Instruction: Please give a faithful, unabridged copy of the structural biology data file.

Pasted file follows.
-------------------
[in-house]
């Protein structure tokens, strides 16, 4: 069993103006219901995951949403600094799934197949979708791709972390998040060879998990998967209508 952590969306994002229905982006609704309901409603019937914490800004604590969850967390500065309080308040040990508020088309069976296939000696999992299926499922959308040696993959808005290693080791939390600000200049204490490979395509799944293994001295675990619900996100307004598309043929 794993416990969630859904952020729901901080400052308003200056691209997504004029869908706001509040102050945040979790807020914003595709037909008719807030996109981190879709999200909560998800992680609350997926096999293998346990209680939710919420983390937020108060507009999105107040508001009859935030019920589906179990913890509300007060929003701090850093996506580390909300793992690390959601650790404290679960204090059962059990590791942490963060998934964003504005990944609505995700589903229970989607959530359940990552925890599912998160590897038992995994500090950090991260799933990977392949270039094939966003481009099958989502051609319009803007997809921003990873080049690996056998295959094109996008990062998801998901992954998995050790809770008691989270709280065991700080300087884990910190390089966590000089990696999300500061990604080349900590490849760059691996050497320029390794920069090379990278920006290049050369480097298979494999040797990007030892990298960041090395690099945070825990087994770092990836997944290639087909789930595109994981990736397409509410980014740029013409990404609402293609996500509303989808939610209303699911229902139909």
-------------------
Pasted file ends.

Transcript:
[in-house]
């Protein structure tokens, strides 16, 4: 069993103006219901995951949403600094799934197949979708791709972390998040060879998990998967209508 952590969306994002229905982006609704309901409603019937914490800004604590969850967390500065309080308040040990508020088309069976296939000696999992299926499922959308040696993959808005290693080791939390600000200049204490490979395509799944293994001295675990619900996100307004598309043929 794993416990969630859904952020729901901080400052308003200056691209997504004029869908706001509040102050945040979790807020914003595709037909008719807030996109981190879709999200909560998800992680609350997926096999293998346990209680939710919420983390937020108060507009999105107040508001009859935030019920589906179990913890509300007060929003701090850093996506580390909300793992690390959601650790404290679960204090059962059990590791942490963060998934964003504005990944609505995700589903229970989607959530359940990552925890599912998160590897038992995994500090950090991260799933990977392949270039094939966003481009099958989502051609319009803007997809921003990873080049690996056998295959094109996008990062998801998901992954998995050790809770008691989270709280065991700080300087884990910190390089966590000089990696999300500061990604080349900590490849760059691996050497320029390794920069090379990278920006290049050369480097298979494999040797990007030892990298960041090395690099945070825990087994770092990836997944290639087909789930595109994981990736397409509410980014740029013409990404609402293609996500509303989808939610209303699911229902139909």